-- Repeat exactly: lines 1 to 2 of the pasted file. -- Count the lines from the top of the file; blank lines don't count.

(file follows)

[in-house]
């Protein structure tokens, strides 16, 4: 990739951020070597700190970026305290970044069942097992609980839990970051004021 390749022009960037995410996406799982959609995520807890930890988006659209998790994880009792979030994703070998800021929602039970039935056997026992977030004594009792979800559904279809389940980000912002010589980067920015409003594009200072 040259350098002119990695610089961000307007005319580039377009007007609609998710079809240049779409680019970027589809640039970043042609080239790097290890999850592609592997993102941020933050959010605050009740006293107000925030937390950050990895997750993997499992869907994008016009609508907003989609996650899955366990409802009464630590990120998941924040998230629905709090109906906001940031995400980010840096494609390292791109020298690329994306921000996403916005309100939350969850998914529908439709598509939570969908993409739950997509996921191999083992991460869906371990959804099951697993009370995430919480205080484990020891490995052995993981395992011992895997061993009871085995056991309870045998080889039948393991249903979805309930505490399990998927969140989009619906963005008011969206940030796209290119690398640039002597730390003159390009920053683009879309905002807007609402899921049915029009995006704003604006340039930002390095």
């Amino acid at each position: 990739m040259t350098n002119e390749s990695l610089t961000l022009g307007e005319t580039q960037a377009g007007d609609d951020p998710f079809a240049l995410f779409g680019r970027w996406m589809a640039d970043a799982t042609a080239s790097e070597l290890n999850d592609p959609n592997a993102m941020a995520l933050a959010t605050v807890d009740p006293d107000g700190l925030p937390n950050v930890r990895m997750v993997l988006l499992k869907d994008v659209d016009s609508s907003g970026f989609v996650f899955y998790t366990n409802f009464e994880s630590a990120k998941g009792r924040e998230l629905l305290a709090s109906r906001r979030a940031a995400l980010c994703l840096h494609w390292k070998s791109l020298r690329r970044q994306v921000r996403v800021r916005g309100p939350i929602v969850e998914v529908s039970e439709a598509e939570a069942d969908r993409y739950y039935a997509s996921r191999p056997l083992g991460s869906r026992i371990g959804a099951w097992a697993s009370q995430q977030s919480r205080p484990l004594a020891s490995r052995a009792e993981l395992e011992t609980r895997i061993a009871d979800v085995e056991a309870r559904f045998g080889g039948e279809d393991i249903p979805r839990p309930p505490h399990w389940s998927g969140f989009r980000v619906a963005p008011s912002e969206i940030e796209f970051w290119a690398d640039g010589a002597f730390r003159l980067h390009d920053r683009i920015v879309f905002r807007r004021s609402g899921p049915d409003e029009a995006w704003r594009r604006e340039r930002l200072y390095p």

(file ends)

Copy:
[in-house]
């Protein structure tokens, strides 16, 4: 990739951020070597700190970026305290970044069942097992609980839990970051004021 390749022009960037995410996406799982959609995520807890930890988006659209998790994880009792979030994703070998800021929602039970039935056997026992977030004594009792979800559904279809389940980000912002010589980067920015409003594009200072 040259350098002119990695610089961000307007005319580039377009007007609609998710079809240049779409680019970027589809640039970043042609080239790097290890999850592609592997993102941020933050959010605050009740006293107000925030937390950050990895997750993997499992869907994008016009609508907003989609996650899955366990409802009464630590990120998941924040998230629905709090109906906001940031995400980010840096494609390292791109020298690329994306921000996403916005309100939350969850998914529908439709598509939570969908993409739950997509996921191999083992991460869906371990959804099951697993009370995430919480205080484990020891490995052995993981395992011992895997061993009871085995056991309870045998080889039948393991249903979805309930505490399990998927969140989009619906963005008011969206940030796209290119690398640039002597730390003159390009920053683009879309905002807007609402899921049915029009995006704003604006340039930002390095």